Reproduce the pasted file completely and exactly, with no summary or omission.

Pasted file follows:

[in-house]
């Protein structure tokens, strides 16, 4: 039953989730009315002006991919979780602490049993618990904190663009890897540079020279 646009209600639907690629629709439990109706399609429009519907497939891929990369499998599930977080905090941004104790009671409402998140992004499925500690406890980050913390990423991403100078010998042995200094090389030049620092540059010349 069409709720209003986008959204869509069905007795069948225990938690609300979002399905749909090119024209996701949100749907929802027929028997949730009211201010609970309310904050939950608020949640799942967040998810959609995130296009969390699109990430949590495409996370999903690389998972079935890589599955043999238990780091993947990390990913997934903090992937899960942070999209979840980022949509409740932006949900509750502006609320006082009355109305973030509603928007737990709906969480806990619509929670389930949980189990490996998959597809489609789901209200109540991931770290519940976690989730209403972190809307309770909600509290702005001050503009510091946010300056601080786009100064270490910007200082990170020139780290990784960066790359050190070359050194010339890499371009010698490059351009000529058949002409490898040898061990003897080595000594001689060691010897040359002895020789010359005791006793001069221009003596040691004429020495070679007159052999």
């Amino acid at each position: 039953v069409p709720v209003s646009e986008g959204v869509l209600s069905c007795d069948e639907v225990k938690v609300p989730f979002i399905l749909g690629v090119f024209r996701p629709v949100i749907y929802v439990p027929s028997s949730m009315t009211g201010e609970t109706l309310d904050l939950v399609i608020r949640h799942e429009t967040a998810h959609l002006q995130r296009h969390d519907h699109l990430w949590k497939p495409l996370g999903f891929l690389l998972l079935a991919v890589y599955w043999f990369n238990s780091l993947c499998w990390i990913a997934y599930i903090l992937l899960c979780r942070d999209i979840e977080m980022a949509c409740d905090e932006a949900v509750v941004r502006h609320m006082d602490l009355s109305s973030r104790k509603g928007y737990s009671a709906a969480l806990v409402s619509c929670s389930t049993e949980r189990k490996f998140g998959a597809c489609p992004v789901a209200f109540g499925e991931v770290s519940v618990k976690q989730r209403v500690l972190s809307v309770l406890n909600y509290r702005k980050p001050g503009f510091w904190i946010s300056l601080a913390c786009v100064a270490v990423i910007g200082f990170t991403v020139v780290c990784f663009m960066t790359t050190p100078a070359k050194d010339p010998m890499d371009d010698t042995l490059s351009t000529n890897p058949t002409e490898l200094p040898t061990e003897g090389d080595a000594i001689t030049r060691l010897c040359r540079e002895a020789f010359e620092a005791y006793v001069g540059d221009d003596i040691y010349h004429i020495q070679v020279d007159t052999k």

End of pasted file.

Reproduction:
[in-house]
């Protein structure tokens, strides 16, 4: 039953989730009315002006991919979780602490049993618990904190663009890897540079020279 646009209600639907690629629709439990109706399609429009519907497939891929990369499998599930977080905090941004104790009671409402998140992004499925500690406890980050913390990423991403100078010998042995200094090389030049620092540059010349 069409709720209003986008959204869509069905007795069948225990938690609300979002399905749909090119024209996701949100749907929802027929028997949730009211201010609970309310904050939950608020949640799942967040998810959609995130296009969390699109990430949590495409996370999903690389998972079935890589599955043999238990780091993947990390990913997934903090992937899960942070999209979840980022949509409740932006949900509750502006609320006082009355109305973030509603928007737990709906969480806990619509929670389930949980189990490996998959597809489609789901209200109540991931770290519940976690989730209403972190809307309770909600509290702005001050503009510091946010300056601080786009100064270490910007200082990170020139780290990784960066790359050190070359050194010339890499371009010698490059351009000529058949002409490898040898061990003897080595000594001689060691010897040359002895020789010359005791006793001069221009003596040691004429020495070679007159052999």
């Amino acid at each position: 039953v069409p709720v209003s646009e986008g959204v869509l209600s069905c007795d069948e639907v225990k938690v609300p989730f979002i399905l749909g690629v090119f024209r996701p629709v949100i749907y929802v439990p027929s028997s949730m009315t009211g201010e609970t109706l309310d904050l939950v399609i608020r949640h799942e429009t967040a998810h959609l002006q995130r296009h969390d519907h699109l990430w949590k497939p495409l996370g999903f891929l690389l998972l079935a991919v890589y599955w043999f990369n238990s780091l993947c499998w990390i990913a997934y599930i903090l992937l899960c979780r942070d999209i979840e977080m980022a949509c409740d905090e932006a949900v509750v941004r502006h609320m006082d602490l009355s109305s973030r104790k509603g928007y737990s009671a709906a969480l806990v409402s619509c929670s389930t049993e949980r189990k490996f998140g998959a597809c489609p992004v789901a209200f109540g499925e991931v770290s519940v618990k976690q989730r209403v500690l972190s809307v309770l406890n909600y509290r702005k980050p001050g503009f510091w904190i946010s300056l601080a913390c786009v100064a270490v990423i910007g200082f990170t991403v020139v780290c990784f663009m960066t790359t050190p100078a070359k050194d010339p010998m890499d371009d010698t042995l490059s351009t000529n890897p058949t002409e490898l200094p040898t061990e003897g090389d080595a000594i001689t030049r060691l010897c040359r540079e002895a020789f010359e620092a005791y006793v001069g540059d221009d003596i040691y010349h004429i020495q070679v020279d007159t052999k």